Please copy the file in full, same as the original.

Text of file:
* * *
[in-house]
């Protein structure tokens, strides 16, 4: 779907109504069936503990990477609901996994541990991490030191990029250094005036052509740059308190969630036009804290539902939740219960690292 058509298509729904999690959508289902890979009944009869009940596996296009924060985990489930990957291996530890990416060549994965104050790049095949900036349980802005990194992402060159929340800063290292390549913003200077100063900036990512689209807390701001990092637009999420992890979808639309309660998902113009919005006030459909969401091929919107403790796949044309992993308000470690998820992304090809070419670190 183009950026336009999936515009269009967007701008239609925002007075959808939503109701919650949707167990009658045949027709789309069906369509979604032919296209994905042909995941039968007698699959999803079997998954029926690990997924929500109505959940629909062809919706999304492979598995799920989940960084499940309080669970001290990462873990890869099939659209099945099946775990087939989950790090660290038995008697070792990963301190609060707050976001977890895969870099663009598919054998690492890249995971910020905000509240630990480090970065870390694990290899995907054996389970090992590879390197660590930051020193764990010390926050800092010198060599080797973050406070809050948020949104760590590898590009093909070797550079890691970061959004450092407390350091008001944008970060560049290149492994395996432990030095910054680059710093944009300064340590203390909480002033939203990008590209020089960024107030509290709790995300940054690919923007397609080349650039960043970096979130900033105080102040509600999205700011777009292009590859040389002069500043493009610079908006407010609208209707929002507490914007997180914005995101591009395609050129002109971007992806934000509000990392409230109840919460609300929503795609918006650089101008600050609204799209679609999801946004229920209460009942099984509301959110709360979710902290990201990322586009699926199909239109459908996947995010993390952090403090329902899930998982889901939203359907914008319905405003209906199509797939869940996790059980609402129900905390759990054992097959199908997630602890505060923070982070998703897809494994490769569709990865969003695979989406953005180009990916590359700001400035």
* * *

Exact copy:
[in-house]
């Protein structure tokens, strides 16, 4: 779907109504069936503990990477609901996994541990991490030191990029250094005036052509740059308190969630036009804290539902939740219960690292 058509298509729904999690959508289902890979009944009869009940596996296009924060985990489930990957291996530890990416060549994965104050790049095949900036349980802005990194992402060159929340800063290292390549913003200077100063900036990512689209807390701001990092637009999420992890979808639309309660998902113009919005006030459909969401091929919107403790796949044309992993308000470690998820992304090809070419670190 183009950026336009999936515009269009967007701008239609925002007075959808939503109701919650949707167990009658045949027709789309069906369509979604032919296209994905042909995941039968007698699959999803079997998954029926690990997924929500109505959940629909062809919706999304492979598995799920989940960084499940309080669970001290990462873990890869099939659209099945099946775990087939989950790090660290038995008697070792990963301190609060707050976001977890895969870099663009598919054998690492890249995971910020905000509240630990480090970065870390694990290899995907054996389970090992590879390197660590930051020193764990010390926050800092010198060599080797973050406070809050948020949104760590590898590009093909070797550079890691970061959004450092407390350091008001944008970060560049290149492994395996432990030095910054680059710093944009300064340590203390909480002033939203990008590209020089960024107030509290709790995300940054690919923007397609080349650039960043970096979130900033105080102040509600999205700011777009292009590859040389002069500043493009610079908006407010609208209707929002507490914007997180914005995101591009395609050129002109971007992806934000509000990392409230109840919460609300929503795609918006650089101008600050609204799209679609999801946004229920209460009942099984509301959110709360979710902290990201990322586009699926199909239109459908996947995010993390952090403090329902899930998982889901939203359907914008319905405003209906199509797939869940996790059980609402129900905390759990054992097959199908997630602890505060923070982070998703897809494994490769569709990865969003695979989406953005180009990916590359700001400035």